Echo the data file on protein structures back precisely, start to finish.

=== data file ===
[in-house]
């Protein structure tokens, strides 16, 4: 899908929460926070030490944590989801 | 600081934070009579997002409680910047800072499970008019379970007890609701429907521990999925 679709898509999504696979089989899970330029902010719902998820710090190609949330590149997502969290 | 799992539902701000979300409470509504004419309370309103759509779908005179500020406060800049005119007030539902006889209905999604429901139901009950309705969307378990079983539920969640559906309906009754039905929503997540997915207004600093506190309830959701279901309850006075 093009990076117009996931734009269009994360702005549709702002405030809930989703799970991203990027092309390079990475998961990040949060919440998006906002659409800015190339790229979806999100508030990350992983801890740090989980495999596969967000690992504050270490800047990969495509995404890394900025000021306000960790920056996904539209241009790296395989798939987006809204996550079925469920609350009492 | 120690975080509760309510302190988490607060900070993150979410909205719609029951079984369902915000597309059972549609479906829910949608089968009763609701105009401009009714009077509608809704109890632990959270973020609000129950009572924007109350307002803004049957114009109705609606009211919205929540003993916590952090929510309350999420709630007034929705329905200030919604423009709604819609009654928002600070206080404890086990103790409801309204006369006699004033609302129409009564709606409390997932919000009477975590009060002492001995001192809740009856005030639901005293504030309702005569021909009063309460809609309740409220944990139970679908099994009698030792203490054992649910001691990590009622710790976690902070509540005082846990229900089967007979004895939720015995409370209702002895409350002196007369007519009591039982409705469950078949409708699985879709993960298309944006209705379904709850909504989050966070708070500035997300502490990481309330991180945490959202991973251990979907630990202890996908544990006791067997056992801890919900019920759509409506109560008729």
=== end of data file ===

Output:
[in-house]
């Protein structure tokens, strides 16, 4: 899908929460926070030490944590989801 | 600081934070009579997002409680910047800072499970008019379970007890609701429907521990999925 679709898509999504696979089989899970330029902010719902998820710090190609949330590149997502969290 | 799992539902701000979300409470509504004419309370309103759509779908005179500020406060800049005119007030539902006889209905999604429901139901009950309705969307378990079983539920969640559906309906009754039905929503997540997915207004600093506190309830959701279901309850006075 093009990076117009996931734009269009994360702005549709702002405030809930989703799970991203990027092309390079990475998961990040949060919440998006906002659409800015190339790229979806999100508030990350992983801890740090989980495999596969967000690992504050270490800047990969495509995404890394900025000021306000960790920056996904539209241009790296395989798939987006809204996550079925469920609350009492 | 120690975080509760309510302190988490607060900070993150979410909205719609029951079984369902915000597309059972549609479906829910949608089968009763609701105009401009009714009077509608809704109890632990959270973020609000129950009572924007109350307002803004049957114009109705609606009211919205929540003993916590952090929510309350999420709630007034929705329905200030919604423009709604819609009654928002600070206080404890086990103790409801309204006369006699004033609302129409009564709606409390997932919000009477975590009060002492001995001192809740009856005030639901005293504030309702005569021909009063309460809609309740409220944990139970679908099994009698030792203490054992649910001691990590009622710790976690902070509540005082846990229900089967007979004895939720015995409370209702002895409350002196007369007519009591039982409705469950078949409708699985879709993960298309944006209705379904709850909504989050966070708070500035997300502490990481309330991180945490959202991973251990979907630990202890996908544990006791067997056992801890919900019920759509409506109560008729």